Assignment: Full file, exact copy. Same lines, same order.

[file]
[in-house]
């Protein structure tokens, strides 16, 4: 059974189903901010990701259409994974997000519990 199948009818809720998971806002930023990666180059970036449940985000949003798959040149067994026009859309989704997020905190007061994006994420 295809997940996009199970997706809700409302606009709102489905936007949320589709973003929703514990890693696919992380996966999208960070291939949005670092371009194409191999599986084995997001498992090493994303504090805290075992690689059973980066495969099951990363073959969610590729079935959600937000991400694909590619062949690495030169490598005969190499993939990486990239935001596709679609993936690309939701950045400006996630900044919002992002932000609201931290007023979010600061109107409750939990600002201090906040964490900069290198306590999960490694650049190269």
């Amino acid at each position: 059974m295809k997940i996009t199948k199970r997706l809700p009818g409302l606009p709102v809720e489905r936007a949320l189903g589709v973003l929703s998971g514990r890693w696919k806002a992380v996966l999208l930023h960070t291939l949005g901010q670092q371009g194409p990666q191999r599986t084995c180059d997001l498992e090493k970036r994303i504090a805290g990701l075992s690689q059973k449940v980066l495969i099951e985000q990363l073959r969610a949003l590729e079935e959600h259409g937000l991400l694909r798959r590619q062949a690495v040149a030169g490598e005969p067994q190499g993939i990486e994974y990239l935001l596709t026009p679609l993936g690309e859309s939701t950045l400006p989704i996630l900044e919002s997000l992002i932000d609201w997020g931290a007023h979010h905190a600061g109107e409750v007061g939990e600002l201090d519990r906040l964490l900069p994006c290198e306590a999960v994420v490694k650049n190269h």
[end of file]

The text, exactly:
[in-house]
């Protein structure tokens, strides 16, 4: 059974189903901010990701259409994974997000519990 199948009818809720998971806002930023990666180059970036449940985000949003798959040149067994026009859309989704997020905190007061994006994420 295809997940996009199970997706809700409302606009709102489905936007949320589709973003929703514990890693696919992380996966999208960070291939949005670092371009194409191999599986084995997001498992090493994303504090805290075992690689059973980066495969099951990363073959969610590729079935959600937000991400694909590619062949690495030169490598005969190499993939990486990239935001596709679609993936690309939701950045400006996630900044919002992002932000609201931290007023979010600061109107409750939990600002201090906040964490900069290198306590999960490694650049190269």
């Amino acid at each position: 059974m295809k997940i996009t199948k199970r997706l809700p009818g409302l606009p709102v809720e489905r936007a949320l189903g589709v973003l929703s998971g514990r890693w696919k806002a992380v996966l999208l930023h960070t291939l949005g901010q670092q371009g194409p990666q191999r599986t084995c180059d997001l498992e090493k970036r994303i504090a805290g990701l075992s690689q059973k449940v980066l495969i099951e985000q990363l073959r969610a949003l590729e079935e959600h259409g937000l991400l694909r798959r590619q062949a690495v040149a030169g490598e005969p067994q190499g993939i990486e994974y990239l935001l596709t026009p679609l993936g690309e859309s939701t950045l400006p989704i996630l900044e919002s997000l992002i932000d609201w997020g931290a007023h979010h905190a600061g109107e409750v007061g939990e600002l201090d519990r906040l964490l900069p994006c290198e306590a999960v994420v490694k650049n190269h």